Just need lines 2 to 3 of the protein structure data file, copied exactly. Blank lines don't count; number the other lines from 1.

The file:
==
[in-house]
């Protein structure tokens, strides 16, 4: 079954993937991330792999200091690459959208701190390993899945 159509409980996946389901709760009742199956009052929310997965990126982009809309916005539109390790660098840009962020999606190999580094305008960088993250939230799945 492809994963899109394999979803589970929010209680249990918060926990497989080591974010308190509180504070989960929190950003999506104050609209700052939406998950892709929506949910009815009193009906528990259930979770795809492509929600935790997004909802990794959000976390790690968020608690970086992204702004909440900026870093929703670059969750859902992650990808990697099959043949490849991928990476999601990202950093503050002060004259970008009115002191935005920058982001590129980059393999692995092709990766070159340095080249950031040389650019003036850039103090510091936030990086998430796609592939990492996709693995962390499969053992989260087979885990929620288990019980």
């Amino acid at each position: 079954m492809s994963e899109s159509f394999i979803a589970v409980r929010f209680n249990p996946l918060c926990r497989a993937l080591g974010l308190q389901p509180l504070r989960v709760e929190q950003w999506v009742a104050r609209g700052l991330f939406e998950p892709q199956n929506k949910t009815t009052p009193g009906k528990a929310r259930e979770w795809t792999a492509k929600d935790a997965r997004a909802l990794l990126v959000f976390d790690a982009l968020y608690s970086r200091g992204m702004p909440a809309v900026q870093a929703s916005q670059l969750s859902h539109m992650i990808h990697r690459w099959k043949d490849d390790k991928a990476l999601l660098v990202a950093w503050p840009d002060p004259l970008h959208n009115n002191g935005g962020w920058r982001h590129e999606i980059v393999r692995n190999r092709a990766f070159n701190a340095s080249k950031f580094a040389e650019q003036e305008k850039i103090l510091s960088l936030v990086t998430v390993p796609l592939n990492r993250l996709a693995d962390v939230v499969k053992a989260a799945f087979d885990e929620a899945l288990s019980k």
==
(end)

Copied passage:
């Protein structure tokens, strides 16, 4: 079954993937991330792999200091690459959208701190390993899945 159509409980996946389901709760009742199956009052929310997965990126982009809309916005539109390790660098840009962020999606190999580094305008960088993250939230799945 492809994963899109394999979803589970929010209680249990918060926990497989080591974010308190509180504070989960929190950003999506104050609209700052939406998950892709929506949910009815009193009906528990259930979770795809492509929600935790997004909802990794959000976390790690968020608690970086992204702004909440900026870093929703670059969750859902992650990808990697099959043949490849991928990476999601990202950093503050002060004259970008009115002191935005920058982001590129980059393999692995092709990766070159340095080249950031040389650019003036850039103090510091936030990086998430796609592939990492996709693995962390499969053992989260087979885990929620288990019980």
């Amino acid at each position: 079954m492809s994963e899109s159509f394999i979803a589970v409980r929010f209680n249990p996946l918060c926990r497989a993937l080591g974010l308190q389901p509180l504070r989960v709760e929190q950003w999506v009742a104050r609209g700052l991330f939406e998950p892709q199956n929506k949910t009815t009052p009193g009906k528990a929310r259930e979770w795809t792999a492509k929600d935790a997965r997004a909802l990794l990126v959000f976390d790690a982009l968020y608690s970086r200091g992204m702004p909440a809309v900026q870093a929703s916005q670059l969750s859902h539109m992650i990808h990697r690459w099959k043949d490849d390790k991928a990476l999601l660098v990202a950093w503050p840009d002060p004259l970008h959208n009115n002191g935005g962020w920058r982001h590129e999606i980059v393999r692995n190999r092709a990766f070159n701190a340095s080249k950031f580094a040389e650019q003036e305008k850039i103090l510091s960088l936030v990086t998430v390993p796609l592939n990492r993250l996709a693995d962390v939230v499969k053992a989260a799945f087979d885990e929620a899945l288990s019980k």